Nathan would turn five months old in two days.
In those days, Laura worked in the morning, and I went into the office late.
We were living in Gaithersburg, Maryland—just outside Washington, D.C.
I was changing a diaper on our bed when the second plane hit.
As I watched, little did I know (little could I know) that this would be the last diaper of its kind.
From that moment forward, every child born would grow up in a world re-defined.
In fact, children born AFTER 9/11 are now old enough to enlist and serve in the war it incited.
Take a moment to reflect on that haunting thought.
It’s been 18 years.
Our 18-year-old has now moved into college.
In our culture, we think of 18 as a launch into the adult world—a “coming of age”.
As the babies of 9/11 now begin to take new “first steps” into adulting, it has me curious.
How have we done in raising a generation tasked with repairing the world?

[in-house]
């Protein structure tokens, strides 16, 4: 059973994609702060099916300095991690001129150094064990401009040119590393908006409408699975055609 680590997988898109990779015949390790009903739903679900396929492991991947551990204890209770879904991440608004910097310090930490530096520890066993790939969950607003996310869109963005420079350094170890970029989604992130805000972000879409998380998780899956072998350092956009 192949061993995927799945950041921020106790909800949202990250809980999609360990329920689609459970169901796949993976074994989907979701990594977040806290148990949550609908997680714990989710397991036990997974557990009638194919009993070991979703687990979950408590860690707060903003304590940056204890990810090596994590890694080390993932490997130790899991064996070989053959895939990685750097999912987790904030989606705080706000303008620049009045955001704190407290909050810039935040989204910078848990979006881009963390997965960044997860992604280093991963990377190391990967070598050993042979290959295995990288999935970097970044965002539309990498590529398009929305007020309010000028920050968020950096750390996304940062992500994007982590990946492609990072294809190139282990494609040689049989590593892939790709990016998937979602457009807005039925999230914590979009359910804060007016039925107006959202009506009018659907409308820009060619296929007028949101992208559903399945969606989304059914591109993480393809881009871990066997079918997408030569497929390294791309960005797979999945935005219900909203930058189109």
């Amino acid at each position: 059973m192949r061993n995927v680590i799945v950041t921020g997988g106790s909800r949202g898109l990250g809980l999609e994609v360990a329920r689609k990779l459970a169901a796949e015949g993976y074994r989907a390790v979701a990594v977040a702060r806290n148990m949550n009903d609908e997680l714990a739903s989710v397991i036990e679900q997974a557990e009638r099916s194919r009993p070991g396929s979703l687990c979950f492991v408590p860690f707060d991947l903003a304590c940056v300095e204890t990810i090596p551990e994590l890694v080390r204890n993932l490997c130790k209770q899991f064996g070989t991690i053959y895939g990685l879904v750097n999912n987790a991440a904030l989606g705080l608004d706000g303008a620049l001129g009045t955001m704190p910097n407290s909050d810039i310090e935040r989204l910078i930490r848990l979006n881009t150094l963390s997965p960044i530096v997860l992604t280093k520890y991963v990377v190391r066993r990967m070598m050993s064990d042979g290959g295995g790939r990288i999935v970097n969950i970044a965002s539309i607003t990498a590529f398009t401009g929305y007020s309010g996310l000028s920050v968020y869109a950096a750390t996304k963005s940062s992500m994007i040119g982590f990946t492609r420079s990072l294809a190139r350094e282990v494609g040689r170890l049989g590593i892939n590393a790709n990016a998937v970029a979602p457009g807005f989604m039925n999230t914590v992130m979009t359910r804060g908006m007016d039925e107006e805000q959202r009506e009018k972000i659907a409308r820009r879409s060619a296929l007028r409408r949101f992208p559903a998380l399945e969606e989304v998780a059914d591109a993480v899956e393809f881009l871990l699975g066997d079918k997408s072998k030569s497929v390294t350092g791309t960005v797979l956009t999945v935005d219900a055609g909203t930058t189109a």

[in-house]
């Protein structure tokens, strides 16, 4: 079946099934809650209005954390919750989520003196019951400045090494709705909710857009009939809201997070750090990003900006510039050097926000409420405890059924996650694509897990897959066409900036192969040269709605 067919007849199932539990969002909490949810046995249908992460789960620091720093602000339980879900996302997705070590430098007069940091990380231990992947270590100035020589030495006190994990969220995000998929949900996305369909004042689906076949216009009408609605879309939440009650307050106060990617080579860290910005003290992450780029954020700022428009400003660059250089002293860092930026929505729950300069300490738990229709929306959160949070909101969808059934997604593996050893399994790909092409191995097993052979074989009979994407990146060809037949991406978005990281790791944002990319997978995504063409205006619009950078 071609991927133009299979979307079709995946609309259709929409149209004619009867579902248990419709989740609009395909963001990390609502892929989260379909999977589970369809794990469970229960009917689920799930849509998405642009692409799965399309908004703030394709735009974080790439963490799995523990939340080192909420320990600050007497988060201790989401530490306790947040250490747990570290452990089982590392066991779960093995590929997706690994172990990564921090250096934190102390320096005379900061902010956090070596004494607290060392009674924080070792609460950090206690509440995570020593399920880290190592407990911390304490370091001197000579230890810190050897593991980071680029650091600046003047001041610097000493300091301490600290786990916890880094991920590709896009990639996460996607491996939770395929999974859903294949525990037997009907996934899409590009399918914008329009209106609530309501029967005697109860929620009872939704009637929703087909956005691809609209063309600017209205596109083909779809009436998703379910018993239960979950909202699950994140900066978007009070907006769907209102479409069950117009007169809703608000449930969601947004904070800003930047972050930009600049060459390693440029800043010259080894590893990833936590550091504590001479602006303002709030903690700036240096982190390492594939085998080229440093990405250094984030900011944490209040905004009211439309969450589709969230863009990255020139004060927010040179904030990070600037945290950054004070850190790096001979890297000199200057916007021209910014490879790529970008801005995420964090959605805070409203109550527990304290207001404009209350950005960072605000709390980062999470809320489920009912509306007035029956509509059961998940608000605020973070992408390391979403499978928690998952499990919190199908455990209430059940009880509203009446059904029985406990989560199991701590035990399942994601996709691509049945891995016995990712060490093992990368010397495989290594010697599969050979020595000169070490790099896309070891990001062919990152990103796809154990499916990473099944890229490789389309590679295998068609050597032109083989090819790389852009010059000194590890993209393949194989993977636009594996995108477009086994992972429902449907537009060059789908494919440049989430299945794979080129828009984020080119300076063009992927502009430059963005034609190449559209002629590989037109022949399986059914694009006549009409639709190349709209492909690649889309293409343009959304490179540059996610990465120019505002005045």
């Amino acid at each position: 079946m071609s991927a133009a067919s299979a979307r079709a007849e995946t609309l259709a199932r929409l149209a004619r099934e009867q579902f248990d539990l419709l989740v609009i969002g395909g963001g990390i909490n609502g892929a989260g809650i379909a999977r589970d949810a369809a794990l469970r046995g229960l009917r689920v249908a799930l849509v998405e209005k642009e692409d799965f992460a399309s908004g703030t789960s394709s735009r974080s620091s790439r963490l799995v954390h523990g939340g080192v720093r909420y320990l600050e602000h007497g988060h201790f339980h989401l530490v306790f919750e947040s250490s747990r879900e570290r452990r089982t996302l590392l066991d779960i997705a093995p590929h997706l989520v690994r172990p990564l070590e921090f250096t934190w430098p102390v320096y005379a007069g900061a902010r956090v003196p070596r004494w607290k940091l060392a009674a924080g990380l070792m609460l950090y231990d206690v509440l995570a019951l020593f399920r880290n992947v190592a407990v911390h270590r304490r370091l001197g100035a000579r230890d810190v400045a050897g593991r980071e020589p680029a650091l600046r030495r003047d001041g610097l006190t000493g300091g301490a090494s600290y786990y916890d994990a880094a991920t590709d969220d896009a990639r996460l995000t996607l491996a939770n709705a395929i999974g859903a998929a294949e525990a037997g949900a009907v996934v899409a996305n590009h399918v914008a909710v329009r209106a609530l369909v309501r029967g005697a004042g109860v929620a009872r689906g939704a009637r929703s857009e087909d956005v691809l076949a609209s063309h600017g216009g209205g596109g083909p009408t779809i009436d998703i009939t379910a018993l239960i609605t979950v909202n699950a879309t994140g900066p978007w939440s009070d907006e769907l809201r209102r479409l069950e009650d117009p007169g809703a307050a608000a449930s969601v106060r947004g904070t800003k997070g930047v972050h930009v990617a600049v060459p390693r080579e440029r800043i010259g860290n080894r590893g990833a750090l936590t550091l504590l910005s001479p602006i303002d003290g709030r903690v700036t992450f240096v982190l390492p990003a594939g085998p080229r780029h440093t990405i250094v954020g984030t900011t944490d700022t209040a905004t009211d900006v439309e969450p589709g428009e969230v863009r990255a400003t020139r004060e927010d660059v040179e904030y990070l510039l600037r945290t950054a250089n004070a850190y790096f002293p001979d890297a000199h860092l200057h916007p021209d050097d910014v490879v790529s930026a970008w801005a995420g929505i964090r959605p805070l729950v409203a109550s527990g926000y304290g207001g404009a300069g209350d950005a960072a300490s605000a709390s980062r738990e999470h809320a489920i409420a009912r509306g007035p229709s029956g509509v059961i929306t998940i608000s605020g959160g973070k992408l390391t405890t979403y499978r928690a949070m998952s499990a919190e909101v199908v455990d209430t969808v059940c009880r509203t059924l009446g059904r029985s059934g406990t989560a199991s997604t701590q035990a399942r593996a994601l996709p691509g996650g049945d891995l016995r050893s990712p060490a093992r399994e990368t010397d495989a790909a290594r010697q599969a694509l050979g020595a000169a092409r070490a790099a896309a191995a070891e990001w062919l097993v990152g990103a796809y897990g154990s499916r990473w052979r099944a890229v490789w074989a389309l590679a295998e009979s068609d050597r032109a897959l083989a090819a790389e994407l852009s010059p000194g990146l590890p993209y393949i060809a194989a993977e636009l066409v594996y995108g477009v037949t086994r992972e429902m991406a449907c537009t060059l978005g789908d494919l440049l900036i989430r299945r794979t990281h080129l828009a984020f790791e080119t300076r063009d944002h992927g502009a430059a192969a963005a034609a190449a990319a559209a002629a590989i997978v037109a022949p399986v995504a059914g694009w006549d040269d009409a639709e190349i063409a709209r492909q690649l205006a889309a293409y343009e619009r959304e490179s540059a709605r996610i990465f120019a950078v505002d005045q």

This is what we are called to do as disciples of Christ.
We have not only been given the gift of reconciliation with God, but we have been charged (BY God) with the “ministry of reconciliation” (2 Corinthians 5:19).
Henri Nouwen famously coined the phrase “wounded healer.”
I think of that image when I consider a people jilted by the events of 9/11, but nevertheless entrusted by our Lord with the daunting task of raising children who will be the peacemakers of this age.
That is my prayer on this 18th anniversary of that dreadful morning—that we might remember the families of the fallen that day, the sacrifice of those serving in the aftermath of war, AND that in faithfulness to the example of Christ himself, we might become wounded healers of this broken world…called (and capable) to forgive the debtor, love the neighbor and enemy alike, and pray for any who would do us harm.
On this day, may the Grace and Peace of our Lord Jesus Christ be yours.
Have I told you lately how much I love being your pastor?
Well, I do.
Dr. Shaun King
Johns Creek Baptist Church